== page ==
McSweeney’s “Starbuck’s Wife” had its moments, but her text sometimes sounded stilted, and her music didn’t reach the depths of Detrick’s. Accompanied by bassoon (University of Oregon prof Steve Vacchi), cello (John Hubbard), and plucked violin, Detrick read his own “The Chart,” a charming magical realist story about birdsong understood by lonely people, very loosely connected to Ahab’s scenes in his cabin, poring over navigational charts. McSweeney also composed and sang the music for Carelli’s “The Crucifixion,” which took off from the famous story of Oregon’s exploding beached whale and her own nicely detailed “In a Past Life,” the convincing closing selection that (very tangentially) played off the diverging courses of two ships in the book, the Pequod and the Rachel, to chronicle how a silent retreat helped her let go of her sinking marriage.
The show ratified Detrick’s notion of combining poetic or prose responses to literature with music; I could even imagine it as a continuing series with new segments worked in over time. Shorn of the talk-show frame and a couple of the weaker numbers, Boldly Launched would make an effective hour-long, no intermission show — particularly if performed in a cozier venue (like Portland’s The Waypost, for example) that didn’t swallow its intimate subject matter and subtly shaded music like the ocean did the Pequod.
Oregon Stories: Mixing music and history
Three years ago, Detrick moved back to his old hometown of Portland after years away in school and then in New York’s jazz scene. With his family deciding to make their home in Portland, he headed for downtown Portland’s Powell’s Books to dive deep into his old/new home’s history — and was surprised and appalled to discover critical facts that he hadn’t learned in school, like Oregon’s early constitutional prohibition on African Americans moving here and other racist, even apartheid city and state policies whose legacy still affects the state today. “I wanted to make sure those under-heard stories were heard,” he explained to a concert audience from the stage of Astoria’s Liberty Theater last Saturday.
His megaphone: one of Oregon’s most fascinating new music projects, Oregon Stories, a series of audio documentaries about historically important Oregonians that mixes narration (recorded by KMHD jazz radio’s Jessica Hansberry) with original Oregon music performed by the ever-intriguing, dozen-member Portland Jazz Composers Ensemble, which Detrick directs. This month’s debut performances happen in the home cities of the three Oregonians featured: Hood River (April 1), Astoria (April 2), and, coming this Saturday, Portland’s Old Church. They’ll be recorded for radio broadcast and eventual release.
The Astoria performance almost stumbled out of the gate with the discovery (at sound check) that the Liberty’s acoustic might occasionally prevent listeners from hearing the recorded voices over the underscoring. (Ambitious musicians who want to try this please note: music with recorded audio poses challenges that change at each venue, one reason Kronos Quartet and other performers that do it tour with their own sound engineers.) Fortunately, composer Mark Orton, on hand to run sound on his own piece, is a former sound engineer at New York’s legendary Knitting Factory, runs his own recording studio outside Portland, and has worked with luminaries like Bill Frisell. His solution: run the recorded audio only at the outset, followed by the performance of music integrated with the audio. As it turned out, they solved the problem — but the solution still, providentially, proved instructive: it really helped to hear the unmediated voices first, the better to appreciate the following music without simultaneously trying to follow the story. Multimedia = multitasking.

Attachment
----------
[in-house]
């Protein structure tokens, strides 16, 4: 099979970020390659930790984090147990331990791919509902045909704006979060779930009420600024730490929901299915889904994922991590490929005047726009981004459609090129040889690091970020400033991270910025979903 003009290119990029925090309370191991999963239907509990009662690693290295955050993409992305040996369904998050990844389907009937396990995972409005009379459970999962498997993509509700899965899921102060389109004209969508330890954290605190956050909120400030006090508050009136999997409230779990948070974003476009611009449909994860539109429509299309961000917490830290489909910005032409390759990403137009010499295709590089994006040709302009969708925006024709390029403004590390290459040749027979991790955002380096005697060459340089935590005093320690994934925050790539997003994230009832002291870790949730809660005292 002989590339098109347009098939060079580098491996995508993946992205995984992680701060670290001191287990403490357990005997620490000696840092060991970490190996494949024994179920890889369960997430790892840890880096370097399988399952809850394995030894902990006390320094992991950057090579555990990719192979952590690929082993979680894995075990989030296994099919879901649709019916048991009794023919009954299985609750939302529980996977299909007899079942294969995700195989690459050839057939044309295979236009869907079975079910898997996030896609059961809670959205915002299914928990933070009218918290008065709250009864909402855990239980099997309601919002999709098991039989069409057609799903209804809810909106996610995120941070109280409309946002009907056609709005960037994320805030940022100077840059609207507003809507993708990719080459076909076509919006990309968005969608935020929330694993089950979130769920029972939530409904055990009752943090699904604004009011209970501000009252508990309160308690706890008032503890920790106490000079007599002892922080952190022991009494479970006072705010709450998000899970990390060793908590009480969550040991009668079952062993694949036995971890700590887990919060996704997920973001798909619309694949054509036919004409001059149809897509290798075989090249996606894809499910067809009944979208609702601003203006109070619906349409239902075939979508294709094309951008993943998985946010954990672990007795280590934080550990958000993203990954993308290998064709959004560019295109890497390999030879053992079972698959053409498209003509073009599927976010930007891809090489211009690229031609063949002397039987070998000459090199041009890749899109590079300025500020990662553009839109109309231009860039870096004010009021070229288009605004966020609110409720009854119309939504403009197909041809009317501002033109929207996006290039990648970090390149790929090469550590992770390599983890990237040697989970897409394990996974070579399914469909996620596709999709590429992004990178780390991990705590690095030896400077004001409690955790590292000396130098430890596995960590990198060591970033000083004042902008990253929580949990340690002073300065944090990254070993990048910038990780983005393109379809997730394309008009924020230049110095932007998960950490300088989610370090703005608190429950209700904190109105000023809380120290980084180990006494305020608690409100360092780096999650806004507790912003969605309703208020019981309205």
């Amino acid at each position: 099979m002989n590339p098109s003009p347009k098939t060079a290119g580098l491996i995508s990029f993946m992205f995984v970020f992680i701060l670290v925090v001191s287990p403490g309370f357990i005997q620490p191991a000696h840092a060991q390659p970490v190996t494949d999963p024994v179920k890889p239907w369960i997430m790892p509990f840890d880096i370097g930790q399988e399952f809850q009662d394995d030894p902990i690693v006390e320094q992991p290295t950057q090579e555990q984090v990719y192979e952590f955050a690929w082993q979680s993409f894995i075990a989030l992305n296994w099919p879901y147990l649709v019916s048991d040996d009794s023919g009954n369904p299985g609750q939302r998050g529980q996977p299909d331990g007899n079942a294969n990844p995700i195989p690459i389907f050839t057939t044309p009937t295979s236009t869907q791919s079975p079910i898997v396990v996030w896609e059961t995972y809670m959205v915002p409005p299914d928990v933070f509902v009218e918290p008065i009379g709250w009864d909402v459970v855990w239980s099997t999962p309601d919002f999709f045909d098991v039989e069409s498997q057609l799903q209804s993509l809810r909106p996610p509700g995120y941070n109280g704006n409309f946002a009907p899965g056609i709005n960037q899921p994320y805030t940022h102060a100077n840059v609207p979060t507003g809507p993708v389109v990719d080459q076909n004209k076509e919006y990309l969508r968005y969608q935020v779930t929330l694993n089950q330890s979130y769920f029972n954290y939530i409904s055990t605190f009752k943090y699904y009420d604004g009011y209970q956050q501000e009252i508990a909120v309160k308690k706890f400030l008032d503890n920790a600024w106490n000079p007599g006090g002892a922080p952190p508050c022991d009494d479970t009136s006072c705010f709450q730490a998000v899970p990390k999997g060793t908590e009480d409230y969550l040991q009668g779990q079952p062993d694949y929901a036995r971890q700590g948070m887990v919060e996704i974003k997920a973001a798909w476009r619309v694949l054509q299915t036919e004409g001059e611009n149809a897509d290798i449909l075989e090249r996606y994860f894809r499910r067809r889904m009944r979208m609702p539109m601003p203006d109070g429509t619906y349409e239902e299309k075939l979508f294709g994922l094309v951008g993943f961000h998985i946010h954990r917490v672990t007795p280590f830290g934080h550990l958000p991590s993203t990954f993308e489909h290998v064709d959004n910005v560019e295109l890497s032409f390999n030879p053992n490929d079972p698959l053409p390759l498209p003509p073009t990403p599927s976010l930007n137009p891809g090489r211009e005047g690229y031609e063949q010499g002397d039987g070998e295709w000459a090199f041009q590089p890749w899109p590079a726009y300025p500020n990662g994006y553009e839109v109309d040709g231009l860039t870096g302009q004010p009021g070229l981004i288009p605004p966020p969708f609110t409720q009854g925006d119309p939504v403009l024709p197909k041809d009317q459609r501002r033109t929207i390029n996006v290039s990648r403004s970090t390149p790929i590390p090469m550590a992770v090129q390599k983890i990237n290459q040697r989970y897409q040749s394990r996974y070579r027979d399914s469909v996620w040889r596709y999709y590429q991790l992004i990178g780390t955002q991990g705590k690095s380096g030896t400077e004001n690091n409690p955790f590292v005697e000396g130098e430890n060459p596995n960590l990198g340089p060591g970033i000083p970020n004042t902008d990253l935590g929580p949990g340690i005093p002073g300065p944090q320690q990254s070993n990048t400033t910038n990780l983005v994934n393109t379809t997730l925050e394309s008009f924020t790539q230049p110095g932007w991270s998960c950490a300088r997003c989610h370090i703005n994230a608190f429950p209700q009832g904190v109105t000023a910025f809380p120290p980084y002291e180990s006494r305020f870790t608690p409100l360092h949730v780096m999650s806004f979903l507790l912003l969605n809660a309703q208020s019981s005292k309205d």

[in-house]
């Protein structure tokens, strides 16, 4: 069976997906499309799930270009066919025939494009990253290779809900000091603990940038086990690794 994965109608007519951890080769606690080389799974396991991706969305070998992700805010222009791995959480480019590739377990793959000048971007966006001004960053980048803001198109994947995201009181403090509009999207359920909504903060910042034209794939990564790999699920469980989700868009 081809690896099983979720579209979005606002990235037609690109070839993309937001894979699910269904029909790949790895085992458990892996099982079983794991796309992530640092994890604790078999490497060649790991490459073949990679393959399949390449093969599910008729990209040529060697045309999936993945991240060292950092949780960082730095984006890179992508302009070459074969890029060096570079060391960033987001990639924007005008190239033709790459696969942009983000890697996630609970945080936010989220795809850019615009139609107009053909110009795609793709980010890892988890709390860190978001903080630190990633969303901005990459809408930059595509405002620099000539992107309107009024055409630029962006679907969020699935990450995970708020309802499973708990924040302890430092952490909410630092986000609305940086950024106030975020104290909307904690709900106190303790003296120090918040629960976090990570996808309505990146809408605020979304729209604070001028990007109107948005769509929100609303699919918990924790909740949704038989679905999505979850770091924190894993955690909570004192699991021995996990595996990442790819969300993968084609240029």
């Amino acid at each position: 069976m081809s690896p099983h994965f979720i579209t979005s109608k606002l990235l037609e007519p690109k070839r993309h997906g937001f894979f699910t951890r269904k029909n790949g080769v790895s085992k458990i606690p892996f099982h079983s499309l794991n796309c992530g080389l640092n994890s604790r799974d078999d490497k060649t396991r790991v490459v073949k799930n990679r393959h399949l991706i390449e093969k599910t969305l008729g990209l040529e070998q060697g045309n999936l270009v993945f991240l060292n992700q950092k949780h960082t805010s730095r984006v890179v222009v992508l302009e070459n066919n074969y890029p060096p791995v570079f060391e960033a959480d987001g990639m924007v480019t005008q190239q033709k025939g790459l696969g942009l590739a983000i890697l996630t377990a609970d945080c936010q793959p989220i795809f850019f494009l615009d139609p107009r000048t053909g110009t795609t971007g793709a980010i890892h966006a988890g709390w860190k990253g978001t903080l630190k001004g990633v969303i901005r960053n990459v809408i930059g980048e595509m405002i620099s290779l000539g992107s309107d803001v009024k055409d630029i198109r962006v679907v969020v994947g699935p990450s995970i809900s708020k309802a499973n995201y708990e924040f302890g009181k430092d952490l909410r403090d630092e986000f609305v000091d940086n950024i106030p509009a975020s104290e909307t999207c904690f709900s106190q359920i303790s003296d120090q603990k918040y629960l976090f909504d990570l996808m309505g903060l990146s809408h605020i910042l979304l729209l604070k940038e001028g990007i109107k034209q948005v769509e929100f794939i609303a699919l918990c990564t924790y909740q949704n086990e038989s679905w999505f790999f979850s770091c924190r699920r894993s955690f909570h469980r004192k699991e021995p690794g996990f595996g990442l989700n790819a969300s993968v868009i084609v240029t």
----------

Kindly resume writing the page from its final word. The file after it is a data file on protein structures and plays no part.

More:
That’s the potential risk and reward of trying something different. But experimental performers can always learn even from negative results. In this case, two of the three Oregon stories suffered from violating classical drama’s rule of unities, by attempting an overview of the life stories of two important Oregonians: Hood River World War II veteran George Akiyama and Portland physician DeNorval Unthank. Of course, plenty of successful dramas have ignored Aristotle’s injunction, too, and these Oregon stories surely demand re-telling, but simply recounted second hand (by historian Linda Tamura and Dr. Unthank’s daughter Lesley, respectively), they lacked the narrative drive of the middle segment — the only one voiced by the protagonist, an unusually gifted narrator herself — that focused on a single dramatic incident.
In that most successful of the three stories, Detrick’s evocative music for pioneering Columbia River bar pilot Capt. Deborah Dempsey’s near-fatal plunge into icy waters started as placid as the weather on that ultimately harrowing evening, growing dissonant at a crucial “moment of indecision,” and continuing to reflect the events that followed, including Mike Gamble’s shivering guitar solo at a hypothermic moment. (Spoiler alert: Capt. Dempsey, who retired just days ago, attended the show, so you know the outcome.) Dempsey’s gritty, matter-of-fact narration was as strong as her native sense of storytelling, and naturally glowed with an authenticity that no second-hand recounting could match.